|Publication number||US4312575 A|
|Application number||US 06/076,794|
|Publication date||Jan 26, 1982|
|Filing date||Sep 18, 1979|
|Priority date||Sep 18, 1979|
|Publication number||06076794, 076794, US 4312575 A, US 4312575A, US-A-4312575, US4312575 A, US4312575A|
|Inventors||Gholam A. Peyman, Jeffrey E. Koziol, Hirotsugu Yasuda|
|Original Assignee||Peyman Gholam A, Koziol Jeffrey E, Hirotsugu Yasuda|
|Export Citation||BiBTeX, EndNote, RefMan|
|Patent Citations (13), Non-Patent Citations (1), Referenced by (266), Classifications (14), Legal Events (1)|
|External Links: USPTO, USPTO Assignment, Espacenet|
The present invention relates to soft corneal contact lens and a method of making such lenses. The lens is formed from a polymeric core, and is coated via glow discharge polymerization with an ultrathin barrier. The core is silicone or polyurethane. The gaseous monomers used in the glow discharge can be, for example, hydrocarbons, halogenated hydrocarbons, and mixtures thereof.
Recently there has been increasing interest in developing a permanent wear corneal contact lens since there are several situations in which such a lens is greatly needed. In elderly patients, particularly after cataract surgery, contact lenses of all types cannot be placed in and taken out of the eye every day; yet, these patients lose a significant amount of vision when they are forced to wear glasses instead of a contact lens. This problem is even more important for very young children who have had a cataract removal in one eye because of trauma or congenital causes. In these cases, failure to wear a contact lens can lead to permanent loss of vision (ambylophia). Daily lens insertion and removal is performed by the parent in these cases and is nearly impossible in some children. A permanent wear lens has the advantage of not requiring daily insertion and removal. Permanent wear contact lenses are also used in many therapeutic situations such as dry eye, alkali burn to cornea, recurrent corneal erosion, herpes corneal ulcers and corneal edema. In addition, any lens that can achieve permanent wear would also be extremely well tolerated for patients who elect to insert and remove a lens each day.
Conventional hard contact lenses made of polymethyl methacrylate, which are not oxygen permeable, cannot be worn longer than 12-24 hours and have never been proposed as permanent wear lenses. Soft contact lenses are, however, currently being used for permanent wear. There are two basic classes. One class, utilizing a material such as silicone, achieves its softness because of the intrinsic nature of the material. The other class, utilizing materials such as polymers of hydroxyethylmethacrylate (HEMA) and its copolymers with other hydrophilic monomers, achieve softness by hydration of the polymer. Examples of this type are the Bausch & Lomb soft lenses and the Griffin Natural lenses. Each of these types has advantages and disadvantages and none is an ideal lens.
Silicone rubber is theoretically the ideal polymer from which to make a permanent wear soft contact lens for two reasons. First, silicone is intrinsically soft and has good optical clarity. Second, silicone has the highest gas permeability among the many polymers known today, while most polymers have a gas permeability to two orders of magnitude smaller than silicone rubber.
Silicone does however have a serious disadvantage which prevents its successful use as a contact lens. Silicone is highly permeable substances in the tear film including to lipids, lipid soluble substances, proteins, enzymes and other large molecule substances therein. When a silicone contact lens is placed on the cornea, lipids and other substances from the tear film adhere to and penetrate the lens. The optical clarity of the lens is quickly lost and the wearer's eye becomes red and irritated. Lens wear must be discontinued. Since the lipids and other substances penetrate the contact lens, they cannot be simply rubbed off and the entire lens must be replaced.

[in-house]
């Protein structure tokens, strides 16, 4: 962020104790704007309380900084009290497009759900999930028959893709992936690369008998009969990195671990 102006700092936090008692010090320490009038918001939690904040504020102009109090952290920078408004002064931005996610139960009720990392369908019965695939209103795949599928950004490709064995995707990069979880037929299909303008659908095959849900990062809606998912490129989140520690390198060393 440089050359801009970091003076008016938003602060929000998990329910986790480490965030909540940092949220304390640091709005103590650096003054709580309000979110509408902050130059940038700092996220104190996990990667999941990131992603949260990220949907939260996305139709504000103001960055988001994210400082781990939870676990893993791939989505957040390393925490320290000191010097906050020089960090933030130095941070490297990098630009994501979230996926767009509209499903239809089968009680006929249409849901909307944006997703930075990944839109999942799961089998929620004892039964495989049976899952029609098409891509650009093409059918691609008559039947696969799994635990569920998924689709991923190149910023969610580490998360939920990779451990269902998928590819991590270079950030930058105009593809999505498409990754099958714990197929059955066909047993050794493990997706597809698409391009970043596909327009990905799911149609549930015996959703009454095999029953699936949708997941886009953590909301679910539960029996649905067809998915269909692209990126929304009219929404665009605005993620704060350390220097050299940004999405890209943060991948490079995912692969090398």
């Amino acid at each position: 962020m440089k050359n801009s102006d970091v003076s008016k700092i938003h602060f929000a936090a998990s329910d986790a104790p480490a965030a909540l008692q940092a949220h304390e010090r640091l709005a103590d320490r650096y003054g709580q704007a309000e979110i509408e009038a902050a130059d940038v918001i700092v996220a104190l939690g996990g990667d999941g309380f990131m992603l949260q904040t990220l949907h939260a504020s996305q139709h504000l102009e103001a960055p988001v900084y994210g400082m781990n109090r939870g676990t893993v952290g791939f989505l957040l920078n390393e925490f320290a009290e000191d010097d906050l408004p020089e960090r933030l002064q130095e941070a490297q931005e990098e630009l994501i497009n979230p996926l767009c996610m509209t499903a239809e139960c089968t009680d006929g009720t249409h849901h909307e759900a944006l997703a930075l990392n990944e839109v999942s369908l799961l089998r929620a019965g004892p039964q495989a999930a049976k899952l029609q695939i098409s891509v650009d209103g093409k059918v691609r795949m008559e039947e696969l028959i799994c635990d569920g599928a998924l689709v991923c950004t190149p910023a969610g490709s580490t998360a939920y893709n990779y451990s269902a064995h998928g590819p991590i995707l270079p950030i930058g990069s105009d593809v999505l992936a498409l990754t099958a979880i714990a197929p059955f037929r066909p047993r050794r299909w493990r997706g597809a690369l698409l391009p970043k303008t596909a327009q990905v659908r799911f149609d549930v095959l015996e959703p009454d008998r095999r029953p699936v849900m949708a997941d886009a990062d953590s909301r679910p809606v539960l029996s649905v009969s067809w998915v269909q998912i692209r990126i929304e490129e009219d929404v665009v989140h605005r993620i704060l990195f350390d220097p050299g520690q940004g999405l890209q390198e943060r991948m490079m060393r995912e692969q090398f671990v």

Silicone is also hydrophobic and therefore does not wet well. This leads to discomfort during wear. Although the tear film on the human cornea is a watery liquid, it is not simply either water or saline, but contains lipids, proteins, enzymes, and other large molecule substances. Changing the surface of the silicone to make it hydrophillic, for example, would not necessarily prevent the lipids and other substances in the tear film from degenerating the optical clarity of the silicone.
Currently available soft contact lenses are made of hydrophilic polymers, such as hydrogel of hydroxyethylmethacrylate (HEMA) and its copolymers with other hydrophilic monomers. The advantages of such soft contact lenses is their wearing comfort due to softness of the materials. Other alleged advantageous features, such as the claim of high oxygen permeability and a wettable hydrophilic surface, are erroneous.
High permeability of hydrogels to relatively large permeants is often attributable to the misleading concept that oxygen permeability of a hydrogel is high and that hydrogels are suitable for contact lenses because oxygen can permeate through the lens material readily.
High permeability to relatively large permeants is a consequence of a high level of water content in the material, which increases the mobility of polymer molecules. Since oxygen is relatively small in its molecular size, the transport of an oxygen molecule in a polymer does not require such a high mobility. Therefore, the increase of mobility due to the presence of water (solvent) does not affect the permeability of oxygen in a similar manner as to the larger permeants. The solubility of oxygen in water is much smaller than solubility of oxygen in many polymers. In a hydrogel, a considerable portion of the material is occupied by water molecules which have low oxygen solubility. Consequently, the net effect of high water content in a hydrogel would be evenly reduced oxygen permeability compared to that in dry polymer.